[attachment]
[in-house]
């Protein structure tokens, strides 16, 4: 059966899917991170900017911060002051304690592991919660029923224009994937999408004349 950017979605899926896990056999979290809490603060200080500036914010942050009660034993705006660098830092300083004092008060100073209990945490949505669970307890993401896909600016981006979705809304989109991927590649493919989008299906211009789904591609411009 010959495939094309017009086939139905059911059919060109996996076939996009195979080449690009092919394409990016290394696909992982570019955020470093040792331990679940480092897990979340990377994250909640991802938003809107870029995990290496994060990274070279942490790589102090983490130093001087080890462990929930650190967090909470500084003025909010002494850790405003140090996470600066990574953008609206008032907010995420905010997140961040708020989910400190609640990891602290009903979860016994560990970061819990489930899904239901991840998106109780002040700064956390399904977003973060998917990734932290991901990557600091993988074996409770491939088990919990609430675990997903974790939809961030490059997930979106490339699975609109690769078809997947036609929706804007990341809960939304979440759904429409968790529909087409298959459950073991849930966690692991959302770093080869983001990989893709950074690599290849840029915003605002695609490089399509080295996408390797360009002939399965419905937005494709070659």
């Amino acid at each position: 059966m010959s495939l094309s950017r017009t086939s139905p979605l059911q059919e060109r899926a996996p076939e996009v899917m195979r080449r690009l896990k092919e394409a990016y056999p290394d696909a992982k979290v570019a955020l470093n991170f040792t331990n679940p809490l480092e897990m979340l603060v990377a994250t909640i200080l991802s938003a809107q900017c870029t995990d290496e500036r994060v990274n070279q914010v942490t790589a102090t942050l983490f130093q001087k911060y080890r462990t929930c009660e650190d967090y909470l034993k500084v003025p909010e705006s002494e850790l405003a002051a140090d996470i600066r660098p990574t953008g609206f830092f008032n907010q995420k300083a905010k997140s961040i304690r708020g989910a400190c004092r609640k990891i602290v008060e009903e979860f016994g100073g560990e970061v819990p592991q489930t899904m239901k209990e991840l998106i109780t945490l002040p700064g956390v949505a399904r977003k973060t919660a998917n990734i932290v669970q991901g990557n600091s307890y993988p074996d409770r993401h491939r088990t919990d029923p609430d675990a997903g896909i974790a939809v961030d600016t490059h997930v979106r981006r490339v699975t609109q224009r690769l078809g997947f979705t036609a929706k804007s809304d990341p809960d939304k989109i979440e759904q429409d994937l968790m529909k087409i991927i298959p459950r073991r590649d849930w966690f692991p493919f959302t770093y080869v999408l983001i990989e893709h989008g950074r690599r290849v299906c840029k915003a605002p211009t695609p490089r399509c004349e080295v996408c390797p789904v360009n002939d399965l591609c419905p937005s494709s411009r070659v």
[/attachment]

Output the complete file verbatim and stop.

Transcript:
[in-house]
């Protein structure tokens, strides 16, 4: 059966899917991170900017911060002051304690592991919660029923224009994937999408004349 950017979605899926896990056999979290809490603060200080500036914010942050009660034993705006660098830092300083004092008060100073209990945490949505669970307890993401896909600016981006979705809304989109991927590649493919989008299906211009789904591609411009 010959495939094309017009086939139905059911059919060109996996076939996009195979080449690009092919394409990016290394696909992982570019955020470093040792331990679940480092897990979340990377994250909640991802938003809107870029995990290496994060990274070279942490790589102090983490130093001087080890462990929930650190967090909470500084003025909010002494850790405003140090996470600066990574953008609206008032907010995420905010997140961040708020989910400190609640990891602290009903979860016994560990970061819990489930899904239901991840998106109780002040700064956390399904977003973060998917990734932290991901990557600091993988074996409770491939088990919990609430675990997903974790939809961030490059997930979106490339699975609109690769078809997947036609929706804007990341809960939304979440759904429409968790529909087409298959459950073991849930966690692991959302770093080869983001990989893709950074690599290849840029915003605002695609490089399509080295996408390797360009002939399965419905937005494709070659």
């Amino acid at each position: 059966m010959s495939l094309s950017r017009t086939s139905p979605l059911q059919e060109r899926a996996p076939e996009v899917m195979r080449r690009l896990k092919e394409a990016y056999p290394d696909a992982k979290v570019a955020l470093n991170f040792t331990n679940p809490l480092e897990m979340l603060v990377a994250t909640i200080l991802s938003a809107q900017c870029t995990d290496e500036r994060v990274n070279q914010v942490t790589a102090t942050l983490f130093q001087k911060y080890r462990t929930c009660e650190d967090y909470l034993k500084v003025p909010e705006s002494e850790l405003a002051a140090d996470i600066r660098p990574t953008g609206f830092f008032n907010q995420k300083a905010k997140s961040i304690r708020g989910a400190c004092r609640k990891i602290v008060e009903e979860f016994g100073g560990e970061v819990p592991q489930t899904m239901k209990e991840l998106i109780t945490l002040p700064g956390v949505a399904r977003k973060t919660a998917n990734i932290v669970q991901g990557n600091s307890y993988p074996d409770r993401h491939r088990t919990d029923p609430d675990a997903g896909i974790a939809v961030d600016t490059h997930v979106r981006r490339v699975t609109q224009r690769l078809g997947f979705t036609a929706k804007s809304d990341p809960d939304k989109i979440e759904q429409d994937l968790m529909k087409i991927i298959p459950r073991r590649d849930w966690f692991p493919f959302t770093y080869v999408l983001i990989e893709h989008g950074r690599r290849v299906c840029k915003a605002p211009t695609p490089r399509c004349e080295v996408c390797p789904v360009n002939d399965l591609c419905p937005s494709s411009r070659v």